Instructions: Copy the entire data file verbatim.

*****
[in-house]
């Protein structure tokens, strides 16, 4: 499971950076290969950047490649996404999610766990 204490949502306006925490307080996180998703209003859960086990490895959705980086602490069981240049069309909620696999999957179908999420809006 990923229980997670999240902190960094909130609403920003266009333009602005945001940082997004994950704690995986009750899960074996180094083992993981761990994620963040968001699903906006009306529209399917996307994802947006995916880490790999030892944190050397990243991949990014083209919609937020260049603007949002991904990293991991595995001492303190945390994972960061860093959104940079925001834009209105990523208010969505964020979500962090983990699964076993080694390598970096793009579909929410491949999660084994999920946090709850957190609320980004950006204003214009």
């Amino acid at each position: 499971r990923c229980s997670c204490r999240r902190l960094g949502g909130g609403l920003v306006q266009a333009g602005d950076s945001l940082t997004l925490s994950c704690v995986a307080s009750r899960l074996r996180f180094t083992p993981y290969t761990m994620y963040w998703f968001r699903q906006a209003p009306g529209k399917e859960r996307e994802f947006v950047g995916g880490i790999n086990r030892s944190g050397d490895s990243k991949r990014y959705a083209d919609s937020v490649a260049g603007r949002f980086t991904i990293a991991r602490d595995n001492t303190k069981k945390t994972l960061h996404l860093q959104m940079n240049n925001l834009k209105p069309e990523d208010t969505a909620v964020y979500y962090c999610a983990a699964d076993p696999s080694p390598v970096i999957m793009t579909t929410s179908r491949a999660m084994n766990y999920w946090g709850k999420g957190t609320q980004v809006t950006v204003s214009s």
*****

[in-house]
């Protein structure tokens, strides 16, 4: 499971950076290969950047490649996404999610766990 204490949502306006925490307080996180998703209003859960086990490895959705980086602490069981240049069309909620696999999957179908999420809006 990923229980997670999240902190960094909130609403920003266009333009602005945001940082997004994950704690995986009750899960074996180094083992993981761990994620963040968001699903906006009306529209399917996307994802947006995916880490790999030892944190050397990243991949990014083209919609937020260049603007949002991904990293991991595995001492303190945390994972960061860093959104940079925001834009209105990523208010969505964020979500962090983990699964076993080694390598970096793009579909929410491949999660084994999920946090709850957190609320980004950006204003214009």
């Amino acid at each position: 499971r990923c229980s997670c204490r999240r902190l960094g949502g909130g609403l920003v306006q266009a333009g602005d950076s945001l940082t997004l925490s994950c704690v995986a307080s009750r899960l074996r996180f180094t083992p993981y290969t761990m994620y963040w998703f968001r699903q906006a209003p009306g529209k399917e859960r996307e994802f947006v950047g995916g880490i790999n086990r030892s944190g050397d490895s990243k991949r990014y959705a083209d919609s937020v490649a260049g603007r949002f980086t991904i990293a991991r602490d595995n001492t303190k069981k945390t994972l960061h996404l860093q959104m940079n240049n925001l834009k209105p069309e990523d208010t969505a909620v964020y979500y962090c999610a983990a699964d076993p696999s080694p390598v970096i999957m793009t579909t929410s179908r491949a999660m084994n766990y999920w946090g709850k999420g957190t609320q980004v809006t950006v204003s214009s």